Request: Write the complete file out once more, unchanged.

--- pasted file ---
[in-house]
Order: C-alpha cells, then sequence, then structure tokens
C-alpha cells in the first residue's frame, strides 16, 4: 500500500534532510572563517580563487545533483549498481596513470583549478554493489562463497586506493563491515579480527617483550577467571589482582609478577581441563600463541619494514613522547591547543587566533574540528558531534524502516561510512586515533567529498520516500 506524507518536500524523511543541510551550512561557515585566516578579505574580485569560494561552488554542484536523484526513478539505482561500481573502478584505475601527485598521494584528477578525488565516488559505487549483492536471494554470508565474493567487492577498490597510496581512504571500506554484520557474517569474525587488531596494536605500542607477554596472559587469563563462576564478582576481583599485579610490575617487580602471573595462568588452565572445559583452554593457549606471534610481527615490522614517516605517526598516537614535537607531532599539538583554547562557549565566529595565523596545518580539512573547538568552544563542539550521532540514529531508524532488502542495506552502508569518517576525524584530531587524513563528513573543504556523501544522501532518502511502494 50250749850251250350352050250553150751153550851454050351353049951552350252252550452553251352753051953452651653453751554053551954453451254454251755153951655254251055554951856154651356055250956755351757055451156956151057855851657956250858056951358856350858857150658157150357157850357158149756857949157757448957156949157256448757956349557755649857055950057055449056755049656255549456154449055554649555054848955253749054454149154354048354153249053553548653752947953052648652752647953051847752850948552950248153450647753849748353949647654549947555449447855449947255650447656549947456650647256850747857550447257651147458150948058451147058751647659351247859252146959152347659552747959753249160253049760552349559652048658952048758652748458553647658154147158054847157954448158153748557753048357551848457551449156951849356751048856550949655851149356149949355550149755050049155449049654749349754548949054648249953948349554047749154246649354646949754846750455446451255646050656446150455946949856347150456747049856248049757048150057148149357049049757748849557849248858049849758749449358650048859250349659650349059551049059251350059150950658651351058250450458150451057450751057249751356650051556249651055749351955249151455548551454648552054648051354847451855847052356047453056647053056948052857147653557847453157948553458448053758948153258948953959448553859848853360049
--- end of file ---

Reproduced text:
[in-house]
Order: C-alpha cells, then sequence, then structure tokens
C-alpha cells in the first residue's frame, strides 16, 4: 500500500534532510572563517580563487545533483549498481596513470583549478554493489562463497586506493563491515579480527617483550577467571589482582609478577581441563600463541619494514613522547591547543587566533574540528558531534524502516561510512586515533567529498520516500 506524507518536500524523511543541510551550512561557515585566516578579505574580485569560494561552488554542484536523484526513478539505482561500481573502478584505475601527485598521494584528477578525488565516488559505487549483492536471494554470508565474493567487492577498490597510496581512504571500506554484520557474517569474525587488531596494536605500542607477554596472559587469563563462576564478582576481583599485579610490575617487580602471573595462568588452565572445559583452554593457549606471534610481527615490522614517516605517526598516537614535537607531532599539538583554547562557549565566529595565523596545518580539512573547538568552544563542539550521532540514529531508524532488502542495506552502508569518517576525524584530531587524513563528513573543504556523501544522501532518502511502494 50250749850251250350352050250553150751153550851454050351353049951552350252252550452553251352753051953452651653453751554053551954453451254454251755153951655254251055554951856154651356055250956755351757055451156956151057855851657956250858056951358856350858857150658157150357157850357158149756857949157757448957156949157256448757956349557755649857055950057055449056755049656255549456154449055554649555054848955253749054454149154354048354153249053553548653752947953052648652752647953051847752850948552950248153450647753849748353949647654549947555449447855449947255650447656549947456650647256850747857550447257651147458150948058451147058751647659351247859252146959152347659552747959753249160253049760552349559652048658952048758652748458553647658154147158054847157954448158153748557753048357551848457551449156951849356751048856550949655851149356149949355550149755050049155449049654749349754548949054648249953948349554047749154246649354646949754846750455446451255646050656446150455946949856347150456747049856248049757048150057148149357049049757748849557849248858049849758749449358650048859250349659650349059551049059251350059150950658651351058250450458150451057450751057249751356650051556249651055749351955249151455548551454648552054648051354847451855847052356047453056647053056948052857147653557847453157948553458448053758948153258948953959448553859848853360049